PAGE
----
Arriving in Malaya at the beginning of the industrial era in Europe, British economic interests became inextricably linked to the search for natural resources to feed the growing industrial machinery back in England. The dictates of British economic policy led to them importing more labour from China for the tin mines and from India for the rubber plantations. There was a resultant mix of indigenous Malays, Indians, Arabs and Chinese arrivals who together created a heterogeneous society of diverse ethnicities and cultures, which in 1957 evolved into an independent nation. This period was crucial in establishing the current demographic structure of peninsular Malaya, wherein the three major races are still defined according to population ratios are the Malays, Chinese, and Indians. Thus, ethnic, cultural and religious affiliations were fundamental in defining these three distinct identities which exist till today.

In such a melting pot of cultures, it was inevitable that issues of belonging and identity would surface. This motivated the political leaders of the three races to create their respective race-based political parties. Consequently, the Malays formed the United Malays National Organisation, the Chinese founded the Malayan Chinese Association and the Indians founded Malayan Indian Congress to look after the interests of their own communities. Though these three race-based parties united under one Alliance Party in 1955 to gain independence from the British, the parties are divided along racial lines till today. The issue of identity was therefore a product of modern and colonial politics and practices in the peninsula.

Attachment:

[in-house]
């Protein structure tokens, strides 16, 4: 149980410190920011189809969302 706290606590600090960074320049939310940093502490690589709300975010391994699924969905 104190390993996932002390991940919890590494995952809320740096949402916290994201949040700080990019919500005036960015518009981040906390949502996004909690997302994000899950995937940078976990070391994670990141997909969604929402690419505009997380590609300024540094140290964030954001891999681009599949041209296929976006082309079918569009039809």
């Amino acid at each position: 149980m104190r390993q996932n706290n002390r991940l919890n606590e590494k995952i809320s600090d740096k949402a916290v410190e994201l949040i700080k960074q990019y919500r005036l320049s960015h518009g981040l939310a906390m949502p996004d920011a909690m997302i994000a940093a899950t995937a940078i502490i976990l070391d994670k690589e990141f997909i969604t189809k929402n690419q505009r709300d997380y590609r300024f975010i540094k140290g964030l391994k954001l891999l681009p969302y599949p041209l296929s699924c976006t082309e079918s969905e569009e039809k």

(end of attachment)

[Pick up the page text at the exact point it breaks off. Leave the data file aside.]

In the postcolonial era, the focus of Malaya’s economic development gradually shifted from commercial agriculture to industrialisation. The rapid growth of the industrial sector in the newly constituted Federation of Malaysia (1963) initially attracted a large labour force from neighbouring Indonesia not only due to its geographic proximity but also because of shared ethnic, linguistic, cultural, and religious commonalities.

Over the next three decades, large numbers of workers from Bangladesh and Philippines also came to Malaysia in search of job opportunities. Thus the Malay Peninsula once again became a magnet for migrants who filled the gap not only in the labour intensive manufacturing and construction sectors but also as domestic help in households, as local women were increasingly entering the workforce in significant numbers. Gradually, the economic space for migrant labour also opened up in the two east Malaysian states of Sabah and Sarawak in Borneo.

The next major phase of economic migration began in the late 1990s and is still continuing. This phase heralded the arrival of a new generation of labour force this time overwhelmingly from South Asia. The phenomenal growth of the service industry, tourism, security services etc, created a demand for manpower which was readily fuelled by migrants from India, Bangladesh, Pakistan and Nepal. The influx of a growing foreign workforce added new challenges to what was already a complex multicultural society grappling with its own issues of belonging and integration in what was a considerably young nation.